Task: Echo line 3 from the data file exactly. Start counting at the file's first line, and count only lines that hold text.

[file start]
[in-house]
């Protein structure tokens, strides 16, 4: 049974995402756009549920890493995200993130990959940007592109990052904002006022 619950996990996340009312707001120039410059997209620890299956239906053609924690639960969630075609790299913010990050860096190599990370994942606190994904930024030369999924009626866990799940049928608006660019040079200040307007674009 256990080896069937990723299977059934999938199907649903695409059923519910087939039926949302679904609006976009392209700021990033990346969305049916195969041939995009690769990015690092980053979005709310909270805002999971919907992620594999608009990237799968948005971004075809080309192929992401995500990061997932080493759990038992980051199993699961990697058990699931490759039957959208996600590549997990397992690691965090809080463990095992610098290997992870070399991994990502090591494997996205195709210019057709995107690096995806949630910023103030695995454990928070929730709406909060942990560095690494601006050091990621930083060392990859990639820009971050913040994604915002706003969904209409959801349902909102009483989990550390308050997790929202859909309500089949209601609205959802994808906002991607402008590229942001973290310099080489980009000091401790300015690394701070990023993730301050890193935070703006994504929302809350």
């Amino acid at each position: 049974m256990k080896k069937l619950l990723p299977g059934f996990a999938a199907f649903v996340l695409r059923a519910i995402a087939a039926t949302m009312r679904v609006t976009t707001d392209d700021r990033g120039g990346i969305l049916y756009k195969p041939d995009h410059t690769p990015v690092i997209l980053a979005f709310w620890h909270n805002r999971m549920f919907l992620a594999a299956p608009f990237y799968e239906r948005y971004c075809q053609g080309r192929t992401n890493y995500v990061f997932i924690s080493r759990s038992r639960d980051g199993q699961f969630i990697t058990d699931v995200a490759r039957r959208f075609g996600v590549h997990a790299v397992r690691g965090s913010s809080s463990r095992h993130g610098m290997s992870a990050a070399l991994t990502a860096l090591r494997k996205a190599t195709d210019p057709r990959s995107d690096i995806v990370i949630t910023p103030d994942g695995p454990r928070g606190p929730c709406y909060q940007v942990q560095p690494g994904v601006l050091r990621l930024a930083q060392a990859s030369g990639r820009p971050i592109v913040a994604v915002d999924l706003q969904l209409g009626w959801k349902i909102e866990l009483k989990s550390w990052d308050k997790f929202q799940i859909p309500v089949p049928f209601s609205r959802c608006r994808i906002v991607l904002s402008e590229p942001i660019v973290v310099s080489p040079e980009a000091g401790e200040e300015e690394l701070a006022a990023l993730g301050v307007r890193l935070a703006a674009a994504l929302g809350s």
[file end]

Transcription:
């Amino acid at each position: 049974m256990k080896k069937l619950l990723p299977g059934f996990a999938a199907f649903v996340l695409r059923a519910i995402a087939a039926t949302m009312r679904v609006t976009t707001d392209d700021r990033g120039g990346i969305l049916y756009k195969p041939d995009h410059t690769p990015v690092i997209l980053a979005f709310w620890h909270n805002r999971m549920f919907l992620a594999a299956p608009f990237y799968e239906r948005y971004c075809q053609g080309r192929t992401n890493y995500v990061f997932i924690s080493r759990s038992r639960d980051g199993q699961f969630i990697t058990d699931v995200a490759r039957r959208f075609g996600v590549h997990a790299v397992r690691g965090s913010s809080s463990r095992h993130g610098m290997s992870a990050a070399l991994t990502a860096l090591r494997k996205a190599t195709d210019p057709r990959s995107d690096i995806v990370i949630t910023p103030d994942g695995p454990r928070g606190p929730c709406y909060q940007v942990q560095p690494g994904v601006l050091r990621l930024a930083q060392a990859s030369g990639r820009p971050i592109v913040a994604v915002d999924l706003q969904l209409g009626w959801k349902i909102e866990l009483k989990s550390w990052d308050k997790f929202q799940i859909p309500v089949p049928f209601s609205r959802c608006r994808i906002v991607l904002s402008e590229p942001i660019v973290v310099s080489p040079e980009a000091g401790e200040e300015e690394l701070a006022a990023l993730g301050v307007r890193l935070a703006a674009a994504l929302g809350s």